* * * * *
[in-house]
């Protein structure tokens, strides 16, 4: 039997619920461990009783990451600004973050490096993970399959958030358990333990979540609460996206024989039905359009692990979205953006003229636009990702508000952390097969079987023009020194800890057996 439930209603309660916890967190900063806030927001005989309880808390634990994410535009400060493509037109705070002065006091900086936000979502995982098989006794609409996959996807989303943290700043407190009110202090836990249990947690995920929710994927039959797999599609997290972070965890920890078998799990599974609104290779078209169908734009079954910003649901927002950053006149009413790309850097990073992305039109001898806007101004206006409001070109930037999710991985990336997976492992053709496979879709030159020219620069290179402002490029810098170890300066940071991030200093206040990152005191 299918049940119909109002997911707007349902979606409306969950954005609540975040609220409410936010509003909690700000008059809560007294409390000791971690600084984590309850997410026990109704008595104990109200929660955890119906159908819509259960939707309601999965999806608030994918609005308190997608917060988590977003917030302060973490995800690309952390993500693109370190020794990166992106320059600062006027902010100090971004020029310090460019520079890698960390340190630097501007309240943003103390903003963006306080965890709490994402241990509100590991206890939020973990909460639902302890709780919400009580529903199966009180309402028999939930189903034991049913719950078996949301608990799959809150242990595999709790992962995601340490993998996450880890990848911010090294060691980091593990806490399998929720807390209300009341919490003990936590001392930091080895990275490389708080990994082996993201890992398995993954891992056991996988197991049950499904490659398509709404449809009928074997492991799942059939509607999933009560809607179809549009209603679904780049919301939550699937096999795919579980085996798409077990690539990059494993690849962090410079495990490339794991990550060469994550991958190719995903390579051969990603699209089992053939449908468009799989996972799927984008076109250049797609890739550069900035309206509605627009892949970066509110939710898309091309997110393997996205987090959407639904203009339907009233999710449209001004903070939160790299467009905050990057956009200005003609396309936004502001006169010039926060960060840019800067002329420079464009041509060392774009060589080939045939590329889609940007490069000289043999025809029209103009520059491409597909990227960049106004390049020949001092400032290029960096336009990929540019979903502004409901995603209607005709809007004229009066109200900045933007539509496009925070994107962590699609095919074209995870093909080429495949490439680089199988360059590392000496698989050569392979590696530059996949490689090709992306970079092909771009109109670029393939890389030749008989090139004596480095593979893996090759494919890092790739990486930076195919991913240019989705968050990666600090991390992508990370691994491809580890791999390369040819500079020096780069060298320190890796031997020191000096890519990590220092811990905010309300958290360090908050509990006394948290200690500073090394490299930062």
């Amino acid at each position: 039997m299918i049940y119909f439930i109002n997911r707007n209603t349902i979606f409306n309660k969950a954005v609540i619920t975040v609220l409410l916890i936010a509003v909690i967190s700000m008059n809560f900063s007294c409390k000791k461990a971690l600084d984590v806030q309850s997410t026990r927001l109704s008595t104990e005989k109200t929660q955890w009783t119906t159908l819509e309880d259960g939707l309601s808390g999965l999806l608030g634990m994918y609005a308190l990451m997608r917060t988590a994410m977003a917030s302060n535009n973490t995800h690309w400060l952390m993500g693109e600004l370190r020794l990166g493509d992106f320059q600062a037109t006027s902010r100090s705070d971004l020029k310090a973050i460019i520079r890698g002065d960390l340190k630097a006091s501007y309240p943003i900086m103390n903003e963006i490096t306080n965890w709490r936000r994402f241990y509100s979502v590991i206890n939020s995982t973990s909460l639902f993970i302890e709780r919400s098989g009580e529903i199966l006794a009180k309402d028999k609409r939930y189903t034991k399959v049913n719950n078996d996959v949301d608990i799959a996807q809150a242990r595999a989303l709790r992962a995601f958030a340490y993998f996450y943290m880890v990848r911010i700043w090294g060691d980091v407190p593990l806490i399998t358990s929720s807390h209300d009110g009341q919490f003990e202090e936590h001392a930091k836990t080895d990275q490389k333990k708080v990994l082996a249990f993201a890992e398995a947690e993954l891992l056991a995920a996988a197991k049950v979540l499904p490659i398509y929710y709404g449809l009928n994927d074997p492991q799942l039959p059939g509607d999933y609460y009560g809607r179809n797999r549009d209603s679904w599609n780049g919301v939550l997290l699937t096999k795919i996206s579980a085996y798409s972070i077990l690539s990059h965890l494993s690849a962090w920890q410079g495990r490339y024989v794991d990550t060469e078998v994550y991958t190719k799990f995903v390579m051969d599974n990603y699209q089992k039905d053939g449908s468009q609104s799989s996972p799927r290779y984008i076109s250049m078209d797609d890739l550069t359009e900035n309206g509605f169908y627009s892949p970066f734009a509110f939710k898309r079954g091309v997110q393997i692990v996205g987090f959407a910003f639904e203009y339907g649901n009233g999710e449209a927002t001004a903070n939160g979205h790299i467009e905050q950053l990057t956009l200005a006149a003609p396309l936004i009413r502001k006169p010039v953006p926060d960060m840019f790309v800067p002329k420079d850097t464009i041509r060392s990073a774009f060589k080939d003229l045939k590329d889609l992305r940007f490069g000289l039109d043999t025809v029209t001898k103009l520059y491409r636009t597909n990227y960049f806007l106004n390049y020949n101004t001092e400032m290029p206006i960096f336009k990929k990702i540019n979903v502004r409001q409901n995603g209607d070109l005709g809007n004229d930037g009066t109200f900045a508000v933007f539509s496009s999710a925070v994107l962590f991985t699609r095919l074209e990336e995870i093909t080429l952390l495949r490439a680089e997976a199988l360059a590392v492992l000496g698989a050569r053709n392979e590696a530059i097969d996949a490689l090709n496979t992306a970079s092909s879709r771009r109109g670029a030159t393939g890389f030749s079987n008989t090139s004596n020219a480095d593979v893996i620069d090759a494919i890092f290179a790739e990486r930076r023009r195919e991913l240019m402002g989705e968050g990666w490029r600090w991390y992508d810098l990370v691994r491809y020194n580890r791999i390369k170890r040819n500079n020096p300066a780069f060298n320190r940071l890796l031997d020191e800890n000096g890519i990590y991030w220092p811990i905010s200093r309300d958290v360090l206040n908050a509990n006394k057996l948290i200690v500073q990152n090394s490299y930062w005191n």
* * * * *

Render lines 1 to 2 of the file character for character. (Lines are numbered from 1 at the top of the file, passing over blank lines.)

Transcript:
[in-house]
């Protein structure tokens, strides 16, 4: 039997619920461990009783990451600004973050490096993970399959958030358990333990979540609460996206024989039905359009692990979205953006003229636009990702508000952390097969079987023009020194800890057996 439930209603309660916890967190900063806030927001005989309880808390634990994410535009400060493509037109705070002065006091900086936000979502995982098989006794609409996959996807989303943290700043407190009110202090836990249990947690995920929710994927039959797999599609997290972070965890920890078998799990599974609104290779078209169908734009079954910003649901927002950053006149009413790309850097990073992305039109001898806007101004206006409001070109930037999710991985990336997976492992053709496979879709030159020219620069290179402002490029810098170890300066940071991030200093206040990152005191 299918049940119909109002997911707007349902979606409306969950954005609540975040609220409410936010509003909690700000008059809560007294409390000791971690600084984590309850997410026990109704008595104990109200929660955890119906159908819509259960939707309601999965999806608030994918609005308190997608917060988590977003917030302060973490995800690309952390993500693109370190020794990166992106320059600062006027902010100090971004020029310090460019520079890698960390340190630097501007309240943003103390903003963006306080965890709490994402241990509100590991206890939020973990909460639902302890709780919400009580529903199966009180309402028999939930189903034991049913719950078996949301608990799959809150242990595999709790992962995601340490993998996450880890990848911010090294060691980091593990806490399998929720807390209300009341919490003990936590001392930091080895990275490389708080990994082996993201890992398995993954891992056991996988197991049950499904490659398509709404449809009928074997492991799942059939509607999933009560809607179809549009209603679904780049919301939550699937096999795919579980085996798409077990690539990059494993690849962090410079495990490339794991990550060469994550991958190719995903390579051969990603699209089992053939449908468009799989996972799927984008076109250049797609890739550069900035309206509605627009892949970066509110939710898309091309997110393997996205987090959407639904203009339907009233999710449209001004903070939160790299467009905050990057956009200005003609396309936004502001006169010039926060960060840019800067002329420079464009041509060392774009060589080939045939590329889609940007490069000289043999025809029209103009520059491409597909990227960049106004390049020949001092400032290029960096336009990929540019979903502004409901995603209607005709809007004229009066109200900045933007539509496009925070994107962590699609095919074209995870093909080429495949490439680089199988360059590392000496698989050569392979590696530059996949490689090709992306970079092909771009109109670029393939890389030749008989090139004596480095593979893996090759494919890092790739990486930076195919991913240019989705968050990666600090991390992508990370691994491809580890791999390369040819500079020096780069060298320190890796031997020191000096890519990590220092811990905010309300958290360090908050509990006394948290200690500073090394490299930062």